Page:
How Business Manners Differ in France—And No, It Isn’t All Bad

Written by admin on October 25, 2009 – 3:45 pm -

Have you noticed that in U.S. offices, people who work together tend to confide in one another? They frequently spend more waking hours in each other’s company than they do with their families. If you opt to work in a French office (or for that matter, conduct business in France), be prepared to encounter differences. Some are subtler than others, but it’s important that you understand the ground rules. It’s a different playing field in France compared to the U.S.

Laurence Caracalla, a former French press attaché, has tried to demystify the subject by writing a guide about office life in France that covers subjects including clothes, manners, parties, and romances. The first book became such a quasi-bible that Caracalla wrote a sequel. It’s considered the Emily Post for office etiquette, instructing readers how to rise to the top of the pyramid without committing a career-breaking faux-pas.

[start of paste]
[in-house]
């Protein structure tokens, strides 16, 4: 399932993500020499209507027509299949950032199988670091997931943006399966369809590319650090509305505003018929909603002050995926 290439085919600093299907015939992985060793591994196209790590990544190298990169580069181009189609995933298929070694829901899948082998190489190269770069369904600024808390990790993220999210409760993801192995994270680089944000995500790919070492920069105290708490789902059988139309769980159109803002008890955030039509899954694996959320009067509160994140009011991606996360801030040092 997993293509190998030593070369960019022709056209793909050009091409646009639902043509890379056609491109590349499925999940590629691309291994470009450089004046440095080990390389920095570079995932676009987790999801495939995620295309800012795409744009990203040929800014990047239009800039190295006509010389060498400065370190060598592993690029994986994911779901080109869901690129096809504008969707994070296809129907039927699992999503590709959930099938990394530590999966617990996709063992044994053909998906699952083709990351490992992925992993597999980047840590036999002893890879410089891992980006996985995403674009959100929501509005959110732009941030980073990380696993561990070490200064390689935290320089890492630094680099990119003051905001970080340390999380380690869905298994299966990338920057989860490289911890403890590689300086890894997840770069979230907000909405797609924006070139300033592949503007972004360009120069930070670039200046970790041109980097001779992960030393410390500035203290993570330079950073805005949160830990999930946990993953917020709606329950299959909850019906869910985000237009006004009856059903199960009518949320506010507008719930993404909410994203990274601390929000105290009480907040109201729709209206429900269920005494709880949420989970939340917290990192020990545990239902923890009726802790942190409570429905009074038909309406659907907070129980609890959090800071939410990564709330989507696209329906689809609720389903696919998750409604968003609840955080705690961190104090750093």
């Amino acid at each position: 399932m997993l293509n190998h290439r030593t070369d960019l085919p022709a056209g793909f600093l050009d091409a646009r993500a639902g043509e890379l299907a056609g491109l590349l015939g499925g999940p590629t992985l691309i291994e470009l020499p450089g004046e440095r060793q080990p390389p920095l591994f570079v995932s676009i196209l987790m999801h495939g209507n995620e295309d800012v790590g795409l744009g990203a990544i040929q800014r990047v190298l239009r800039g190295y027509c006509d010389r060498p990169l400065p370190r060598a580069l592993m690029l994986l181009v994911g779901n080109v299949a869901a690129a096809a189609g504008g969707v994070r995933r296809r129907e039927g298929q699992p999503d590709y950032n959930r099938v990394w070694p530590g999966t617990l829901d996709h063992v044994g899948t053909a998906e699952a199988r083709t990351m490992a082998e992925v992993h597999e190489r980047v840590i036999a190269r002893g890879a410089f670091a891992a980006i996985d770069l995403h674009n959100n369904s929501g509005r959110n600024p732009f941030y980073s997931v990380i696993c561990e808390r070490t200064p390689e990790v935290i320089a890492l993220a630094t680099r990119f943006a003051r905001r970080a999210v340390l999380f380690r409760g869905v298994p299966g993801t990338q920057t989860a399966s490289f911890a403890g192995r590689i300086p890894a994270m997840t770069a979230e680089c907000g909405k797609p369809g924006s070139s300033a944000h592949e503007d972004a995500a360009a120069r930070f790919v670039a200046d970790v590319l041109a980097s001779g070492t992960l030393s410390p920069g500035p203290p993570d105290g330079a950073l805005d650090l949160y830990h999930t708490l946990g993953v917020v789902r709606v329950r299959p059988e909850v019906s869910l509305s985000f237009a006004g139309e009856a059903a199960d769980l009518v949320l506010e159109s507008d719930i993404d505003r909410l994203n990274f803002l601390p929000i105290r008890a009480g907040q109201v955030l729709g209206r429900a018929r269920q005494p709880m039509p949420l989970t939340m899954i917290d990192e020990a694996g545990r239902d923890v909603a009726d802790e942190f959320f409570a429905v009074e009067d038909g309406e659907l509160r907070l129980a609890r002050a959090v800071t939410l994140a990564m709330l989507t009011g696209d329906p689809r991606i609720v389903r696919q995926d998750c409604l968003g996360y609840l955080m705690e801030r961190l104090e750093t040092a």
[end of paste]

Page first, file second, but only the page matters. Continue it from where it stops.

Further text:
For example, there may be a bit of a caste system in both the U.S. and in France. American female executives may try to keep things secret from people in the rank and file. Part of the work ethic is doing your own typing and organizing, and welcome to the world of answering your own phone and voice mail.

In France, there are still vestiges of support staff – that is for now. Some men and women still have secretaries. But they’re rarely taking dictation, and they hold the title executive assistant. These assistants inevitably hold the keys to their bosses’ lives and decide who may and may not be granted audiences. These powerful people can make or break a business deal by determining whether you’re allowed to speak to Mr. (M.) or Ms. (Mme.) X.